4 Common Landscaping Plants That Are Popular For A Reason

Landscaping trends change yearly, and we often want the newest and most interesting plants to boost our curb appeal. There certainly isn't anything wrong with that. I enjoy the fascinating new petunia and coleus cultivars as much as anyone. Most years, I add one or two to my collection of annuals just to keep things interesting. I also love my tried and true plants — the ones I can trust won't be eaten overnight or succumb to fungal issues. In my garden, I can always rely on lamb's ear, impatiens, dusty miller, and begonias to bring color and texture with little to no maintenance.

I know this list might seem a little boring. I mean, these plants are everywhere, right? That's the point. Begonias are practically everywhere for the same reason there's a Starbucks on almost every corner: You know you can rely on them to be consistent. Just because a plant is common doesn't make it dull. There's comfort in knowing you can rely on something, especially in the garden, where very little is guaranteed.

Lamb's ear

There is so much to love about lamb's ear (Stachys byzantina) in the garden. It grows in sun and partial shade, tolerates almost any soil type, and adds a gray, velvety texture to the landscape. When lamb's ear blooms in the summer, my favorite big bumblebees enjoy the nectar provided by the delicate purple flowers. This hardy plant is even deer-resistant, so it's an excellent option for those who are tired of having all their landscaping become a meal for these ravenous animals.

Lamb's ear is a very effective ground cover for areas you don't want to weed. Its spreading growth habit chokes out most weeds, and the shade provided by their thick leaves prevents seeds from germinating. Since it is so prolific, you'll find that it can take over a garden bed pretty quickly, but its shallow roots make it easy to remove when it has overgrown its allotted space. Lamb's ear transplants well by plant divisions, so whatever you dig up can be shared with friends.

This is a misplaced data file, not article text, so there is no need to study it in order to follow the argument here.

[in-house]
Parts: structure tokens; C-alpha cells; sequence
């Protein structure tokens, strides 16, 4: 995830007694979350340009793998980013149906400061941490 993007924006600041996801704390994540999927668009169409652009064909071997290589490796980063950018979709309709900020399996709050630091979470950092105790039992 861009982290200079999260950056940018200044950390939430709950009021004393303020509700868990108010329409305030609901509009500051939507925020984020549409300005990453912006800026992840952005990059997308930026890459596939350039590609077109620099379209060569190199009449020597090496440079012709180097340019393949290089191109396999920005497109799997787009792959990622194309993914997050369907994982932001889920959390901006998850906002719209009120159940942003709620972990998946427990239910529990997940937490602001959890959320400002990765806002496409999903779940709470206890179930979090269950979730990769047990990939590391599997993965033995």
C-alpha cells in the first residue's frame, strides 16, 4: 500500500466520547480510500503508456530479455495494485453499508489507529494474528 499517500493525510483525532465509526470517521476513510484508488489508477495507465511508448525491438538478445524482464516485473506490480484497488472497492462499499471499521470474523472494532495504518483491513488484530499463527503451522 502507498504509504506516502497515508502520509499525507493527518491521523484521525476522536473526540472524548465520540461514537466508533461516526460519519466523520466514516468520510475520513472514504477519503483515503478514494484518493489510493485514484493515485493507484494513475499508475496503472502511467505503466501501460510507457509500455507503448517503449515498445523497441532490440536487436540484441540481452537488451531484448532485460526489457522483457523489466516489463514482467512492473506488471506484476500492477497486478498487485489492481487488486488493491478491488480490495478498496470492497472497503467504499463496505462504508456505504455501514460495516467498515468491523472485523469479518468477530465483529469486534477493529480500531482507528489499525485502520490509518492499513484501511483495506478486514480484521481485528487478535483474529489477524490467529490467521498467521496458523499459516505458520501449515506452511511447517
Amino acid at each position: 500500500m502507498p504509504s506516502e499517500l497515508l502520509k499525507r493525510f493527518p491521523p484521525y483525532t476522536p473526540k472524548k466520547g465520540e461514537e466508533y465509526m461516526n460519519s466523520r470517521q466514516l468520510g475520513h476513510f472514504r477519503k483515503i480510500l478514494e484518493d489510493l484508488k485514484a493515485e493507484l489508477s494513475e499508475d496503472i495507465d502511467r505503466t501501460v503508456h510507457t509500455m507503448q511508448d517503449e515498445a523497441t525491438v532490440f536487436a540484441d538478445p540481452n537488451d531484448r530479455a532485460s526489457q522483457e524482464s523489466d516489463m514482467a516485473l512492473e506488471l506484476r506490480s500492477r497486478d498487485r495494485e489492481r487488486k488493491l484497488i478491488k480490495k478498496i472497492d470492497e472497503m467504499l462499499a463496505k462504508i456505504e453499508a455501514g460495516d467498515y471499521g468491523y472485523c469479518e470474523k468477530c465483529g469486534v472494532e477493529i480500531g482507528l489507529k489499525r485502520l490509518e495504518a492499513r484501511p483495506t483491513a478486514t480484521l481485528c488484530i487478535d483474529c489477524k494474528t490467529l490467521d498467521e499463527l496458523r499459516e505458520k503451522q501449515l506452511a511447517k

Thanks to the large number of mature trees around our house, we have a lot of shade. Impatiens are one of my favorite ways to add bursts of color among my hostas and in planters around our seating area. I love that I can plant impatiens in the spring to get beautiful blossoms in different colors, but they are still tough enough to handle our hot and humid southeastern summers, despite my occasional neglect. Not only are they easy to find in a range of colors, but they are super affordable. I can often find them in packs of six or eight healthy plants for a few bucks. Yes, I always buy more than I have room for (so I buy more planters and on it goes...).

Impatiens do not tolerate full sun, although they do appreciate some early morning rays. If you love the look of these plants but don't have much shade to offer, Sunpatiens (Impatiens x hybrida SunPatiens) are their widely available sun-loving cousins.

Dusty miller

For a while, dusty miller (Senecio cineraria) was in seemingly every landscape. This plant's greyish-white fuzzy leaves are similar in texture to lamb's ears but have an entirely different growth habit. A perennial in zone 7 and warmer, it is generally treated as an annual in the landscape. The name dusty miller encompasses several plants that go by the same common and botanical names, and while they may have slightly different hardiness levels or leaf shapes, they're all similar in color, growth habit, and maintenance. In regions where they do not freeze, dusty miller plants produce clusters of pretty tiny yellow flowers.

Although dusty miller is not particularly striking alone, it pairs beautifully with bold summer blooms and bright green foliage. Native to the Mediterranean region, this plant grows best in full sun but will tolerate some shade. It thrives in drought conditions and is not picky about soil. Consider adding dusty miller to beds full of bright zinnias, petunias, or my next favorite common plant.


This is on my list partially because it's so easy to grow begonias in my home. These plants are my favorites because they're so tolerant of neglect and come in many dynamic leaf colors and shapes. Although it is not hardy, I always put my large angel wing begonia outdoors for the summer so she will reward me with gorgeous clusters of dripping red flowers.

For bedding plants, wax begonias are probably the most common and easiest to find. Even within this category, there are way too many to mention. These types grow from 6 inches to 2 feet tall, so the specific cultivars you get will largely depend on where you want to put them. Begonias are lovely edging plants that bloom from spring through fall and come in many colors of blooms and leaves. They do struggle in extreme heat with direct sun, so if you have a flower bed that gets evening shade, you cannot go wrong with one or many types of begonias. I like to mix and match colors, like red and white, to add more color and interest to my containers and flower beds.